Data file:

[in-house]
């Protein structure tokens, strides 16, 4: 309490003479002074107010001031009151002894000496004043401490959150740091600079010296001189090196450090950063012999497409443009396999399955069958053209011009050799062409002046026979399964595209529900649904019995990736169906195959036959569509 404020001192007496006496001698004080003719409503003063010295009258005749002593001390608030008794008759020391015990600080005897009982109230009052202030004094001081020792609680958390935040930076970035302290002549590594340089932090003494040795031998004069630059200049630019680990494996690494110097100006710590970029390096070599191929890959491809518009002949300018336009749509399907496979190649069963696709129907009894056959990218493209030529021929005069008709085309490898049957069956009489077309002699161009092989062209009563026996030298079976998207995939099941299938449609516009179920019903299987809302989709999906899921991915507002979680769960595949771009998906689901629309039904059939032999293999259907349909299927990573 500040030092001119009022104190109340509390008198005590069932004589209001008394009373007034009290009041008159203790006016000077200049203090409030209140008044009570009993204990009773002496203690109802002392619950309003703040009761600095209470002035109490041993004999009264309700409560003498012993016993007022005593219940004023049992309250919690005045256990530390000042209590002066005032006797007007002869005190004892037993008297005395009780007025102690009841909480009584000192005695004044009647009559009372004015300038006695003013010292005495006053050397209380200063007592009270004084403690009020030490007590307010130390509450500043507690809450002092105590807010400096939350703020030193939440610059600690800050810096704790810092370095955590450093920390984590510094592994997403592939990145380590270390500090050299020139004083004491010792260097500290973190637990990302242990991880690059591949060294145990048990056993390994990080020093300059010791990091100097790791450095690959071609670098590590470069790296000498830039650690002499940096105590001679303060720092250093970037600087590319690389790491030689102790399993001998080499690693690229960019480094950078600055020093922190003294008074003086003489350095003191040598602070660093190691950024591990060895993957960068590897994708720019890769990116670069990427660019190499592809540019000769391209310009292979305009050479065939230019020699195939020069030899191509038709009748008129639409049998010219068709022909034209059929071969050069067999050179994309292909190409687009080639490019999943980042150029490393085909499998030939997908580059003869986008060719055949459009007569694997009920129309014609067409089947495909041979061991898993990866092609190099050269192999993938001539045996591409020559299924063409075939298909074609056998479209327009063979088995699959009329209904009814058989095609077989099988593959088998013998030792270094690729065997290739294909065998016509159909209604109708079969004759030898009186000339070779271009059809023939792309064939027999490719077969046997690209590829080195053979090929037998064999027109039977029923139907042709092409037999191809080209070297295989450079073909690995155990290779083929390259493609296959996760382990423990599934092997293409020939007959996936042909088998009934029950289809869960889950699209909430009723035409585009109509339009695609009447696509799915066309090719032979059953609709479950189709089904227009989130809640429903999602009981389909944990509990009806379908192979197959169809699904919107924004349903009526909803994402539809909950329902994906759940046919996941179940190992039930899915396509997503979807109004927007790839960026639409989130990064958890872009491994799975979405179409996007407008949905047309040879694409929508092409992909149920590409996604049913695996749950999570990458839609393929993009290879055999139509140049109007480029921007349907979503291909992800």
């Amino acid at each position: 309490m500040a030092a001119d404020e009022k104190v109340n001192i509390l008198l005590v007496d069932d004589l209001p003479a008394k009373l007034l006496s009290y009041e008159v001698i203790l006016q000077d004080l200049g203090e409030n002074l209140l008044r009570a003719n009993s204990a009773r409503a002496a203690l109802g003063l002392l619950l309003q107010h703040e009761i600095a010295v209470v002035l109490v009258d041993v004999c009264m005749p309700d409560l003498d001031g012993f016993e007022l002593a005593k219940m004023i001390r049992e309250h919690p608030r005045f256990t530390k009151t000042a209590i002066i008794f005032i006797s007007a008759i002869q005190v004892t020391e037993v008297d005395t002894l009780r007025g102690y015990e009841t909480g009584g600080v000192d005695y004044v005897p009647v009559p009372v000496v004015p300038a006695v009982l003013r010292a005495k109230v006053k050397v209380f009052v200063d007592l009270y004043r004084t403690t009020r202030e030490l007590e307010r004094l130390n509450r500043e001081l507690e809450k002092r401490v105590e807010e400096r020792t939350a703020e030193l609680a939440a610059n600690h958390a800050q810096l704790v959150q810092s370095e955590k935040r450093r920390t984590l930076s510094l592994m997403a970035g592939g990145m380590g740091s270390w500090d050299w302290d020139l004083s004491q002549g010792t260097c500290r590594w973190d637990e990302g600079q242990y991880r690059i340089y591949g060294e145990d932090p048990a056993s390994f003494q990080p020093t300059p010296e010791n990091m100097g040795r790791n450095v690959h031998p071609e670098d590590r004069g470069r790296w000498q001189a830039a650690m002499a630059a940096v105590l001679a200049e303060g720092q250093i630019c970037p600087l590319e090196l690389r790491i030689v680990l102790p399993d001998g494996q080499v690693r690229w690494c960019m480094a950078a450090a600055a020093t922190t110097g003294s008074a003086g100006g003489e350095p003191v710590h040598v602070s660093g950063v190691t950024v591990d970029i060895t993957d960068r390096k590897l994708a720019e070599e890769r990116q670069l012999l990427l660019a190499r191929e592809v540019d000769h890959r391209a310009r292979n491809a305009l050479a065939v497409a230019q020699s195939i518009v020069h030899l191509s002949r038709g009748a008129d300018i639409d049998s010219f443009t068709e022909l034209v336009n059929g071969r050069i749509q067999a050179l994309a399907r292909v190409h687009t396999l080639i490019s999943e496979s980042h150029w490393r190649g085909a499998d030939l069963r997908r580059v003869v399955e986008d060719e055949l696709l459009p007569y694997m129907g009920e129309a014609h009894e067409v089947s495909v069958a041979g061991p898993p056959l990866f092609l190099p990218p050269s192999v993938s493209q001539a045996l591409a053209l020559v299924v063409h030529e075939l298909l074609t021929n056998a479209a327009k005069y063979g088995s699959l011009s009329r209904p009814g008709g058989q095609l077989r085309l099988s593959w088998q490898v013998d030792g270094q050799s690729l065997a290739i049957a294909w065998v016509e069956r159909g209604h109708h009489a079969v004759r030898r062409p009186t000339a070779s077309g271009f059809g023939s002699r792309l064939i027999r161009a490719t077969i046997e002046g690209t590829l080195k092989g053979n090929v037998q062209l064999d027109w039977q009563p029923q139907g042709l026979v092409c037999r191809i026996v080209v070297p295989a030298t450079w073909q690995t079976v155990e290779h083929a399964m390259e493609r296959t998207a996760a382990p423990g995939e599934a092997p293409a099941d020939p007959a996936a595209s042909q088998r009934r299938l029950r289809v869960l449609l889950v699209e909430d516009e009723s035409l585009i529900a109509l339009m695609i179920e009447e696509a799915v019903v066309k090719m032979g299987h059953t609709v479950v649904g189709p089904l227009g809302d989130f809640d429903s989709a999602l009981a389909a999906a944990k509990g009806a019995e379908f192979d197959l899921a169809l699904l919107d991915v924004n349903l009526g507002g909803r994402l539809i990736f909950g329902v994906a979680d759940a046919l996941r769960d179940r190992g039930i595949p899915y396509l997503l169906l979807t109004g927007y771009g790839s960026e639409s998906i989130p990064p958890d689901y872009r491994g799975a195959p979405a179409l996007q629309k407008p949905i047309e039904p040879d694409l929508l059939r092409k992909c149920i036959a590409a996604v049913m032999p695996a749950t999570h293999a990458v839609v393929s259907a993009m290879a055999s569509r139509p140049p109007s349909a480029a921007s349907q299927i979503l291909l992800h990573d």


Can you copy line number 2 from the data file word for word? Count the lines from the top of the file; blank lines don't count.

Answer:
């Protein structure tokens, strides 16, 4: 309490003479002074107010001031009151002894000496004043401490959150740091600079010296001189090196450090950063012999497409443009396999399955069958053209011009050799062409002046026979399964595209529900649904019995990736169906195959036959569509 404020001192007496006496001698004080003719409503003063010295009258005749002593001390608030008794008759020391015990600080005897009982109230009052202030004094001081020792609680958390935040930076970035302290002549590594340089932090003494040795031998004069630059200049630019680990494996690494110097100006710590970029390096070599191929890959491809518009002949300018336009749509399907496979190649069963696709129907009894056959990218493209030529021929005069008709085309490898049957069956009489077309002699161009092989062209009563026996030298079976998207995939099941299938449609516009179920019903299987809302989709999906899921991915507002979680769960595949771009998906689901629309039904059939032999293999259907349909299927990573 500040030092001119009022104190109340509390008198005590069932004589209001008394009373007034009290009041008159203790006016000077200049203090409030209140008044009570009993204990009773002496203690109802002392619950309003703040009761600095209470002035109490041993004999009264309700409560003498012993016993007022005593219940004023049992309250919690005045256990530390000042209590002066005032006797007007002869005190004892037993008297005395009780007025102690009841909480009584000192005695004044009647009559009372004015300038006695003013010292005495006053050397209380200063007592009270004084403690009020030490007590307010130390509450500043507690809450002092105590807010400096939350703020030193939440610059600690800050810096704790810092370095955590450093920390984590510094592994997403592939990145380590270390500090050299020139004083004491010792260097500290973190637990990302242990991880690059591949060294145990048990056993390994990080020093300059010791990091100097790791450095690959071609670098590590470069790296000498830039650690002499940096105590001679303060720092250093970037600087590319690389790491030689102790399993001998080499690693690229960019480094950078600055020093922190003294008074003086003489350095003191040598602070660093190691950024591990060895993957960068590897994708720019890769990116670069990427660019190499592809540019000769391209310009292979305009050479065939230019020699195939020069030899191509038709009748008129639409049998010219068709022909034209059929071969050069067999050179994309292909190409687009080639490019999943980042150029490393085909499998030939997908580059003869986008060719055949459009007569694997009920129309014609067409089947495909041979061991898993990866092609190099050269192999993938001539045996591409020559299924063409075939298909074609056998479209327009063979088995699959009329209904009814058989095609077989099988593959088998013998030792270094690729065997290739294909065998016509159909209604109708079969004759030898009186000339070779271009059809023939792309064939027999490719077969046997690209590829080195053979090929037998064999027109039977029923139907042709092409037999191809080209070297295989450079073909690995155990290779083929390259493609296959996760382990423990599934092997293409020939007959996936042909088998009934029950289809869960889950699209909430009723035409585009109509339009695609009447696509799915066309090719032979059953609709479950189709089904227009989130809640429903999602009981389909944990509990009806379908192979197959169809699904919107924004349903009526909803994402539809909950329902994906759940046919996941179940190992039930899915396509997503979807109004927007790839960026639409989130990064958890872009491994799975979405179409996007407008949905047309040879694409929508092409992909149920590409996604049913695996749950999570990458839609393929993009290879055999139509140049109007480029921007349907979503291909992800």